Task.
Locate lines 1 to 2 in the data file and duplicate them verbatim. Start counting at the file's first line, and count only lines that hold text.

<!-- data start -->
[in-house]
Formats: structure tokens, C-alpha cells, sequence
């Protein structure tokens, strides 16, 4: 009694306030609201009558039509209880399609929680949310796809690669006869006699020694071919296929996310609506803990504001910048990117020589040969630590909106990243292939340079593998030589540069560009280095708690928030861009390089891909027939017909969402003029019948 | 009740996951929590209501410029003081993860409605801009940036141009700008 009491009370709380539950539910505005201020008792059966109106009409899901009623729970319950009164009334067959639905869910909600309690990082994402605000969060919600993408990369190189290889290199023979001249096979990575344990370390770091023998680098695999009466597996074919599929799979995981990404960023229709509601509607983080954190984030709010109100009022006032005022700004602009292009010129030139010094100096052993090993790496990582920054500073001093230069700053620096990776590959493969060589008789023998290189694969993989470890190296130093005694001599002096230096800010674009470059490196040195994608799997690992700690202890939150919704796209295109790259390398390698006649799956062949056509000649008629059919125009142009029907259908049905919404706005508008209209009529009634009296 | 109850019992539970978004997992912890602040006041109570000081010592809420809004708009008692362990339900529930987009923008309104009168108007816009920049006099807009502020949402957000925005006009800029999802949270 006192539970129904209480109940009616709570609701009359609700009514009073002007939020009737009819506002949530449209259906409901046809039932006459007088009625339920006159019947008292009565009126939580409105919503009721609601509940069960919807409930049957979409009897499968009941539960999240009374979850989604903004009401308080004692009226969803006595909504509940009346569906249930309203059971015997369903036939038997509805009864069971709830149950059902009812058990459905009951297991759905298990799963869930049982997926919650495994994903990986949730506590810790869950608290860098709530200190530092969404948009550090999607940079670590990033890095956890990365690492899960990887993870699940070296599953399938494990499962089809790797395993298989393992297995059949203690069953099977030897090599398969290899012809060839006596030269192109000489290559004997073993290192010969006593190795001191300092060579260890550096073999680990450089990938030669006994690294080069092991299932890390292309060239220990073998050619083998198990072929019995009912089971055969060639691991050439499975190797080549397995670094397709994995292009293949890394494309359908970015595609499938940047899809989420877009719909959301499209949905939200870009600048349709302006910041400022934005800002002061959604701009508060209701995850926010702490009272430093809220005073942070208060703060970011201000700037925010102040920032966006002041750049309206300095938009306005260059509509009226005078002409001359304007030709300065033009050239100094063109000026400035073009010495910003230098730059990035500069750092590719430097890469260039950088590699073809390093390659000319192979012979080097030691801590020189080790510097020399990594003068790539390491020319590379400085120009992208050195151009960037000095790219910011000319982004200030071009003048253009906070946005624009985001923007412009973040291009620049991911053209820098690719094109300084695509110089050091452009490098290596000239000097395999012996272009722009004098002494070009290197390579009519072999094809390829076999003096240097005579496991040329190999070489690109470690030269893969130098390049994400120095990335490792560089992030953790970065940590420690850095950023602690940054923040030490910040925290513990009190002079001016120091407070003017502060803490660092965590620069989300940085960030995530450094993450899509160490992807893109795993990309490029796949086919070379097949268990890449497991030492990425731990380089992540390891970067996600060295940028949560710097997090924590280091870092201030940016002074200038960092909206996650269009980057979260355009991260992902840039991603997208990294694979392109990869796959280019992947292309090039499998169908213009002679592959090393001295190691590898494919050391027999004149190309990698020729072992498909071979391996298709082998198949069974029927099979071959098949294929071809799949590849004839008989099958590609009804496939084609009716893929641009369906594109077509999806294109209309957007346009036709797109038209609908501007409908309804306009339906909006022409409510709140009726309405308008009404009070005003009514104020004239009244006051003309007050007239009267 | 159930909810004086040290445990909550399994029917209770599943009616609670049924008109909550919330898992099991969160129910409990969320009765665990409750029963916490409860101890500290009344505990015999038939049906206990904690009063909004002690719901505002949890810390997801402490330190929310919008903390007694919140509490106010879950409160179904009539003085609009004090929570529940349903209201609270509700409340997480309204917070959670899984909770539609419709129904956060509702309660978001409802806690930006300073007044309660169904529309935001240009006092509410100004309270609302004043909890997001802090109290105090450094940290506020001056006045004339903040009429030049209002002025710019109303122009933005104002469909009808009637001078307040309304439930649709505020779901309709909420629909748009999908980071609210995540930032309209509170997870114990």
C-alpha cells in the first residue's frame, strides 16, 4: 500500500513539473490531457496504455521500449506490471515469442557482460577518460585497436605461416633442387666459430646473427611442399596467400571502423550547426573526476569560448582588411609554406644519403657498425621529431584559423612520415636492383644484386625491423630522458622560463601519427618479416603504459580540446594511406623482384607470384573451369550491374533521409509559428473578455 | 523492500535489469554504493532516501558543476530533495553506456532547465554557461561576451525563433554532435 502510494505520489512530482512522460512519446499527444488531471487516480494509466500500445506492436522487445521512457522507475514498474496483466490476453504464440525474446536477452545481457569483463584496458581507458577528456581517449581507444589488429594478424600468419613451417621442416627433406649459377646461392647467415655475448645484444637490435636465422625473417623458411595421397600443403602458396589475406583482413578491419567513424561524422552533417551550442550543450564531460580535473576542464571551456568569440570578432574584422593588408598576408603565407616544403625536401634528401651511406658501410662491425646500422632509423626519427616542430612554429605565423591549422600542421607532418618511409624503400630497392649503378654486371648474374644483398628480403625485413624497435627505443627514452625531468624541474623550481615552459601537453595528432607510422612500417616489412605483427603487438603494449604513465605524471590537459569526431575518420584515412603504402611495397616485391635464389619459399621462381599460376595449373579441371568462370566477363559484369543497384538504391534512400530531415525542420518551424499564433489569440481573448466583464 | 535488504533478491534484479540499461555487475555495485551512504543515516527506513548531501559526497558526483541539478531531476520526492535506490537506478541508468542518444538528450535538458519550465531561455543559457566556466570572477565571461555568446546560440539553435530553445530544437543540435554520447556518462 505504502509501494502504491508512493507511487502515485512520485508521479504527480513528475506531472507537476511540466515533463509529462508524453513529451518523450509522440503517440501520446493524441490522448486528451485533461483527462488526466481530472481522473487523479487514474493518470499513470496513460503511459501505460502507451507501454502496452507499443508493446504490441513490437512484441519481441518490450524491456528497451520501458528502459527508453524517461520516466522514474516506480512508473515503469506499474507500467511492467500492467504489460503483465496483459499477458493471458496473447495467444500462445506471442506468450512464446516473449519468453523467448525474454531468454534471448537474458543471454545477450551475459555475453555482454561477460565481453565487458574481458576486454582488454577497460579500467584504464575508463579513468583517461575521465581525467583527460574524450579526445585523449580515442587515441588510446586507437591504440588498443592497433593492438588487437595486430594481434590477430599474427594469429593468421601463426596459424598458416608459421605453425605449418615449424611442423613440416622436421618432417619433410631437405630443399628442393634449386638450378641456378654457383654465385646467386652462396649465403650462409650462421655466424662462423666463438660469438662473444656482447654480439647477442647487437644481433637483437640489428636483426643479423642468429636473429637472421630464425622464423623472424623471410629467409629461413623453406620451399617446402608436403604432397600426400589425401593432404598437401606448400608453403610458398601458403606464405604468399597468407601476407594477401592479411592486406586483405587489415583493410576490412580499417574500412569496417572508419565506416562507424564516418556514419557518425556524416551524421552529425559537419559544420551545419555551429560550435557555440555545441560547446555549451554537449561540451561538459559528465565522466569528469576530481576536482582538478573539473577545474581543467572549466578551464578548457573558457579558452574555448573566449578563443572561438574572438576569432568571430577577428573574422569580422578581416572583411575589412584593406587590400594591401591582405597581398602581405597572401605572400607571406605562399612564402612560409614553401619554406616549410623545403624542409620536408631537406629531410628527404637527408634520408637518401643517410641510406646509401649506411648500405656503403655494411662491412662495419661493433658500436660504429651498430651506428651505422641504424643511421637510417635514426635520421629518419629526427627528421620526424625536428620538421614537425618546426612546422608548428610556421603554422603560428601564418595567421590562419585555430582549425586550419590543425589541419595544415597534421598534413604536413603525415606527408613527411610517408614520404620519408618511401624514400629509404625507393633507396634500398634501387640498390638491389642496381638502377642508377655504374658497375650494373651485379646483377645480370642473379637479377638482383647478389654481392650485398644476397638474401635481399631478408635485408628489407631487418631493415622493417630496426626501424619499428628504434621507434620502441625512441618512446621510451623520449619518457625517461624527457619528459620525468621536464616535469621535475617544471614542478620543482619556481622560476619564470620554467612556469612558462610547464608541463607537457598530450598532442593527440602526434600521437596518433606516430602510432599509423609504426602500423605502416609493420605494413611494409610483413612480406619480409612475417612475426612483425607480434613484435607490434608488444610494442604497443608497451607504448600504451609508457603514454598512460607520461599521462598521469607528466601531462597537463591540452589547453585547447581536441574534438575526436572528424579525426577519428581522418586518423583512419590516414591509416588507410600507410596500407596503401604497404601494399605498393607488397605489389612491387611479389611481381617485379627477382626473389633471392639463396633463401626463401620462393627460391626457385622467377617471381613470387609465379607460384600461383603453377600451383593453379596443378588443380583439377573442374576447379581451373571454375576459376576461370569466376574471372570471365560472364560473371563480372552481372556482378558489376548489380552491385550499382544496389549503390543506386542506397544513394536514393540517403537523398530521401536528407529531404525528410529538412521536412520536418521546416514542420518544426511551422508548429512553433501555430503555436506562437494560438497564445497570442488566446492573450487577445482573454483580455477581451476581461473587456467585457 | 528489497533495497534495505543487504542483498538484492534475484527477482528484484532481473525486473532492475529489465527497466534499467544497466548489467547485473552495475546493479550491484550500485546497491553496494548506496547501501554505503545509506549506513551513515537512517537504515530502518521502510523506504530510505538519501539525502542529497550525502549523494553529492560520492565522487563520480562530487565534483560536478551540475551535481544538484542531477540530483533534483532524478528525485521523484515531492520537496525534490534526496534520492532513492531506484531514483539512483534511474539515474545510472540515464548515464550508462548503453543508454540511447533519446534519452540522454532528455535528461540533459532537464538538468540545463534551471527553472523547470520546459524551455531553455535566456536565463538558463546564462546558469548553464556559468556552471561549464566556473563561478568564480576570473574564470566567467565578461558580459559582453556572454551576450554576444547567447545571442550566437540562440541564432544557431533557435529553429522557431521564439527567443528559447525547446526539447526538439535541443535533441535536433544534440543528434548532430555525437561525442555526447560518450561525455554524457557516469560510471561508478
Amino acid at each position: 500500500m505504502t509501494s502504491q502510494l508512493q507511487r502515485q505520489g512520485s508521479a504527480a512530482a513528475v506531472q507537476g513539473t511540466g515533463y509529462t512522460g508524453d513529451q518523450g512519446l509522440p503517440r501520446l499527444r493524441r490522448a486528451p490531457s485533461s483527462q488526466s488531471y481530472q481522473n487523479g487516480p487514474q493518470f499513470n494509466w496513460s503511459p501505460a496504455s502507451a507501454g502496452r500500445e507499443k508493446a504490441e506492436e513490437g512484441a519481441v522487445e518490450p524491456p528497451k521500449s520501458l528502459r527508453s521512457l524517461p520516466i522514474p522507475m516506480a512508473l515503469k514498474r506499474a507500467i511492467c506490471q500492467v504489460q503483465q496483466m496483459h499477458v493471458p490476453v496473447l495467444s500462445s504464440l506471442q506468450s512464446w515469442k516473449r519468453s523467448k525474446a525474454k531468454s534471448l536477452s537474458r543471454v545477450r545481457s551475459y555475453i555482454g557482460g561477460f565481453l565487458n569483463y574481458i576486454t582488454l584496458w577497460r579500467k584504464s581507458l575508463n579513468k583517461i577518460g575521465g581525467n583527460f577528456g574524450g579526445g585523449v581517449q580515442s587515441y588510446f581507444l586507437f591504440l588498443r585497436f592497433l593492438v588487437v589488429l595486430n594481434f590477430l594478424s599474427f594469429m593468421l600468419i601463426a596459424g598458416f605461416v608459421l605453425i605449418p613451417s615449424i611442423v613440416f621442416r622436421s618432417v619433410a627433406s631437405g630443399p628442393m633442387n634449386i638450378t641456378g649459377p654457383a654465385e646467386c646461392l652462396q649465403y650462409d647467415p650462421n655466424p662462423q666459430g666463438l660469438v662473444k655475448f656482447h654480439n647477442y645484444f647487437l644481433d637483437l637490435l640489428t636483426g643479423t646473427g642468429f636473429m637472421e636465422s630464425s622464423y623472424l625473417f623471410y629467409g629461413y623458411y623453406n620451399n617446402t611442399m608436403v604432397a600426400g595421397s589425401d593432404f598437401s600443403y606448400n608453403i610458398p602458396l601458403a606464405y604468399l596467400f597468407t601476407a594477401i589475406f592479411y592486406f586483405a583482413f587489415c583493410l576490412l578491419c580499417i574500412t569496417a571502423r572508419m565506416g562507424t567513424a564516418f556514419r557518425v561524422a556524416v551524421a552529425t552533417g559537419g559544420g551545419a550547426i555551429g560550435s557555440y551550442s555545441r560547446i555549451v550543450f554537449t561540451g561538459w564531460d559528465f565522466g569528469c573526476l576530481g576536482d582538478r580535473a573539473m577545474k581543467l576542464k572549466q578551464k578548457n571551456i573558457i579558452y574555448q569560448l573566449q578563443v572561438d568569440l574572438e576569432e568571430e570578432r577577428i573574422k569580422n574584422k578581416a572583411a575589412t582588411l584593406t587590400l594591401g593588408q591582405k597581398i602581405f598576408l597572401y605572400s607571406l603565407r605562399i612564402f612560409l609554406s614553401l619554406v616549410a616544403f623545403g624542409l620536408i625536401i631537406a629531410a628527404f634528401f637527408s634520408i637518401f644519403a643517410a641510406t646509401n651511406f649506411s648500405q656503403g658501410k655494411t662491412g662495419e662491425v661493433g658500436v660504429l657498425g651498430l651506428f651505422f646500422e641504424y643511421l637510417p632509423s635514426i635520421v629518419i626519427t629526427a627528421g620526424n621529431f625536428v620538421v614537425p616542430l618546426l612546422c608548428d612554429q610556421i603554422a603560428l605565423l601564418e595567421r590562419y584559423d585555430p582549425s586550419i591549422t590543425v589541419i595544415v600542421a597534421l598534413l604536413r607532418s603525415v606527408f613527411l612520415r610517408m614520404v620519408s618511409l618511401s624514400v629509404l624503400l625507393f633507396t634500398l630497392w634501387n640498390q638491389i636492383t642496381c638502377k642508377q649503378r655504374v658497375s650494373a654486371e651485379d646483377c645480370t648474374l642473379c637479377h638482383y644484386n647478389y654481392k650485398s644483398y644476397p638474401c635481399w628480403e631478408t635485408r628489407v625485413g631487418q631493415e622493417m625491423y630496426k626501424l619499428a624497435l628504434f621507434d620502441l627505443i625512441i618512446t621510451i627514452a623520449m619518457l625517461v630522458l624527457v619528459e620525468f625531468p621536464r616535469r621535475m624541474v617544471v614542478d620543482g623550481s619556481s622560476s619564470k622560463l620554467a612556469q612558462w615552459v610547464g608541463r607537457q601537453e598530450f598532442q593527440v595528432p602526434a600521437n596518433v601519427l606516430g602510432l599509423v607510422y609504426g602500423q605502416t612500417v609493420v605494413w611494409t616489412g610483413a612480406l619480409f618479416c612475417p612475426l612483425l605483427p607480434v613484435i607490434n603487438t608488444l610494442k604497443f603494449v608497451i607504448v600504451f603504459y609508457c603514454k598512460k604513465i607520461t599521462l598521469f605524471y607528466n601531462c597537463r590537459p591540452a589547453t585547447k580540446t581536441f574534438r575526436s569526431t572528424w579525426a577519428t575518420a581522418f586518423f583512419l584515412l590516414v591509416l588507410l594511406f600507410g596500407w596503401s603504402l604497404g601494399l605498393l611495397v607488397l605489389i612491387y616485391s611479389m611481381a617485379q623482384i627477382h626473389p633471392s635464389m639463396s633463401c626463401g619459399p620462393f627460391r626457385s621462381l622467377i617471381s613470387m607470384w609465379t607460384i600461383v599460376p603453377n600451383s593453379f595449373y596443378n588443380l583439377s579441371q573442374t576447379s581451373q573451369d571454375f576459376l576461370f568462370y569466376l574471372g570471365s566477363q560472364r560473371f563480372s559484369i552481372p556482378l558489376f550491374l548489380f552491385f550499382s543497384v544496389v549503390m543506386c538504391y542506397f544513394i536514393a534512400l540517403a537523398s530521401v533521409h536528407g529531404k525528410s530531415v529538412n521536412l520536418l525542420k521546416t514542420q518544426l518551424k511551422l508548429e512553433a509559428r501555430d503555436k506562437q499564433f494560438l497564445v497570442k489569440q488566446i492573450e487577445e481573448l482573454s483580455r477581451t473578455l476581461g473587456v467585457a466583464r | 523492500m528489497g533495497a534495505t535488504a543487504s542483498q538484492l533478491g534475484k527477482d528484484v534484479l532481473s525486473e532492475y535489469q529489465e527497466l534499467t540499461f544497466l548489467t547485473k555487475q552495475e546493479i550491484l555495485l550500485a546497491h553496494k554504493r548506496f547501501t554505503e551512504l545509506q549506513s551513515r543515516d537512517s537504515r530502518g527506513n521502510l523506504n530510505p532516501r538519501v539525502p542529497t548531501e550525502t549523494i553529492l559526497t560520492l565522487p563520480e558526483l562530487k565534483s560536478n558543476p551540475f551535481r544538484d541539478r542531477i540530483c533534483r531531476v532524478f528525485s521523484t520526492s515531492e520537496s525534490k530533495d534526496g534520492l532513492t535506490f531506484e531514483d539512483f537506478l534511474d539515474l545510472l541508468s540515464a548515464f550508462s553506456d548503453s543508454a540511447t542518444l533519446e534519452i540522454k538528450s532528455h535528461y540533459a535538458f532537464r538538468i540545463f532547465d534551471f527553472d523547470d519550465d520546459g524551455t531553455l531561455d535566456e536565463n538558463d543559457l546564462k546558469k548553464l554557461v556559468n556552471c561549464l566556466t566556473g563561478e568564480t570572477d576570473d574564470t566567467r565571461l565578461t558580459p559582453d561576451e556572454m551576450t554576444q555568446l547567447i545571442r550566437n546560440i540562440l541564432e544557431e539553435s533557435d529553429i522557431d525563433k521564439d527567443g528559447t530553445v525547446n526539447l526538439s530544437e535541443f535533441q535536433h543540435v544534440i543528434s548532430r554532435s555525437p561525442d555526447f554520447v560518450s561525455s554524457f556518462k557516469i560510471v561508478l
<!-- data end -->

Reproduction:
[in-house]
Formats: structure tokens, C-alpha cells, sequence